Then my oldest child intervened, remembering the rules of the deal: "You guys, we all have to agree. No fighting," she wisely counselled them. Then she added impatiently, "Now give me that remote control." Click.

I smiled as I exited the house. That's how it often goes with my kids, and sometimes that's okay. RHIP, Rank Has It's Privileges, my career-army grandpa used to say. It's not really fair, but in the army, or in a house full of young kids incapable of effectively reasoning through problems on their own, sometimes a pecking order can be useful to resolve conflicts and preserve the peace. In these situations, such a simplification of the rules just works.

That said, our marriage definitely won't work that way. For my wife and me, conflict resolution needs to occur with a spirit of mutual cooperation and sacrifice. Neither one of us holds rank to trump the other. We are both accountable to a Higher Power for the way we treat each other.

Perhaps there's some symbolism in the scriptural account of how Adam and Eve were created. After Adam was created, the scriptures say that God took one of his ribs and made Eve (see Genesis 2:21-22). Note that it wasn't part of Adam's head, making Eve superior to him. Neither was it part of Adam's heel, making Eve inferior to him. Eve was taken from Adam's side, next to his heart, in what I believe to be a symbolic gesture of the equality and partnership the first couple were to achieve.

So when my wife and I have a disagreement, we can't simply grab the remote control of the TV of Life out of the other's hands, and push all the buttons we want to. We need to compromise, compromise, compromise. Sometimes that means giving up the cartoons we want most, in favor of the movie we can both agree on. We need to talk it over, work it out, make it do, or do without.

And doing without sometimes is okay with me; the TV is on too much anyway. Who turned that thing on in the first place?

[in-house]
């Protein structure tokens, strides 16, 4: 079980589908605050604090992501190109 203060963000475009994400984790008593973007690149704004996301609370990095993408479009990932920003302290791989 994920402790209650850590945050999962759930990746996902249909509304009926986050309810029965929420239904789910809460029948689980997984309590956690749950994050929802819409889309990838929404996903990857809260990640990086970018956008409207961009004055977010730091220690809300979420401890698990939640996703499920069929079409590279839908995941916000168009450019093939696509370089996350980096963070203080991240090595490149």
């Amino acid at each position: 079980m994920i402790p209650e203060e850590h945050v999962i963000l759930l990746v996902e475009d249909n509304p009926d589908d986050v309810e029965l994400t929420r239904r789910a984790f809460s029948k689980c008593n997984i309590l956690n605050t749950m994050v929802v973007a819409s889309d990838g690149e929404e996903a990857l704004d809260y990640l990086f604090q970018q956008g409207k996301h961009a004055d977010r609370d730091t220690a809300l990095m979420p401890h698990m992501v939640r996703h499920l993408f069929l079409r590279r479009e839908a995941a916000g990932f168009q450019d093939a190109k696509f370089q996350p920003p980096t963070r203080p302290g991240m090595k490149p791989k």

chelse said...

Ya! I'm the first one to post a comment! I quite enjoyed this post and I'm happy that you and Brooke are equals, but I do submit the idea that it royally stinks to have the oldest always decide. The youngest Always gets thrown around with no say at all. I mean look at Andrew. How many times does Dawn or Rachel ask what movie he wants to watch. Sure, he might not care now, but one day he'll open those pretty blue eyes and realized he's gotten ripped his whole life. and believe me, it won't be pretty. it's lucky I'm so normal right now!

Jenny and Al said...

I hate the whole idea of RHIP! Just ask Lisi how many times she told me that I got to pet the "bum" half of the kitty while she got to pet the head, or how many times she claimed that my stuffed animals were actually hers! I demand equality!

LuckyMatt said...

All right, all right, you caboose children. Settle down. You guys have no idea how many privileges you guys get that the oldest kids don't get. Parents have more wisdom, more money and less energy, so you get better parenting, more stuff, and you get away with murder. But you guys don't have any idea...and that's the definition of "spoiled." I figure it all balances out in the end (by which I mean the bum end of the kitty).